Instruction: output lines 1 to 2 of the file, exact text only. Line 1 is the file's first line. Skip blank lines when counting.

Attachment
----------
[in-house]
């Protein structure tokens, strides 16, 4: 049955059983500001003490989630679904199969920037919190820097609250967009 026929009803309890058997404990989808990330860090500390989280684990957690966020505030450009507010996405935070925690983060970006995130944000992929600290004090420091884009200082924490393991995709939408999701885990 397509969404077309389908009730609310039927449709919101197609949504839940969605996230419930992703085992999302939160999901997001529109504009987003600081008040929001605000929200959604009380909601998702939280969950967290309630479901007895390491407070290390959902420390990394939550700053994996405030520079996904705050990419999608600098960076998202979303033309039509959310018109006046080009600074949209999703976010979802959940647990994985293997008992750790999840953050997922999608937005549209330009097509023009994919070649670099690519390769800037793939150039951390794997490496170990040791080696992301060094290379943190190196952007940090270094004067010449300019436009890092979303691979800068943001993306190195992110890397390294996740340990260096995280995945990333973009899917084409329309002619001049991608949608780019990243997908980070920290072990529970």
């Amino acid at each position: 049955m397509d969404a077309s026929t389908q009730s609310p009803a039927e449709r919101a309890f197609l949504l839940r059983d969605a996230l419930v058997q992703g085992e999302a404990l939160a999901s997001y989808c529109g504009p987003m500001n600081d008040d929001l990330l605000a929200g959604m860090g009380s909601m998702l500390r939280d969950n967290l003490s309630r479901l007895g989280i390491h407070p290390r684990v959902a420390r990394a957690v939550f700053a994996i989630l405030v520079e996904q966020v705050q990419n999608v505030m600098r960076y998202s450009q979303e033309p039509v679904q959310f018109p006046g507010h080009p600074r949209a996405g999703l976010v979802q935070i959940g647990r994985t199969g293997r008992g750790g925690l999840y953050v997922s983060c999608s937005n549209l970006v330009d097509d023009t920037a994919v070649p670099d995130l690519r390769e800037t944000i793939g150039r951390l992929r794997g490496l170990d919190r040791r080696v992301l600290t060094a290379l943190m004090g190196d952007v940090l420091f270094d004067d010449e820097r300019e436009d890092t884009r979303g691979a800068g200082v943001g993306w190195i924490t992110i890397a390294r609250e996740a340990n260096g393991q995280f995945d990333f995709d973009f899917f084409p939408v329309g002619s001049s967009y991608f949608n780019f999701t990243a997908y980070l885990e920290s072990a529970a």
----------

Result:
[in-house]
């Protein structure tokens, strides 16, 4: 049955059983500001003490989630679904199969920037919190820097609250967009 026929009803309890058997404990989808990330860090500390989280684990957690966020505030450009507010996405935070925690983060970006995130944000992929600290004090420091884009200082924490393991995709939408999701885990 397509969404077309389908009730609310039927449709919101197609949504839940969605996230419930992703085992999302939160999901997001529109504009987003600081008040929001605000929200959604009380909601998702939280969950967290309630479901007895390491407070290390959902420390990394939550700053994996405030520079996904705050990419999608600098960076998202979303033309039509959310018109006046080009600074949209999703976010979802959940647990994985293997008992750790999840953050997922999608937005549209330009097509023009994919070649670099690519390769800037793939150039951390794997490496170990040791080696992301060094290379943190190196952007940090270094004067010449300019436009890092979303691979800068943001993306190195992110890397390294996740340990260096995280995945990333973009899917084409329309002619001049991608949608780019990243997908980070920290072990529970």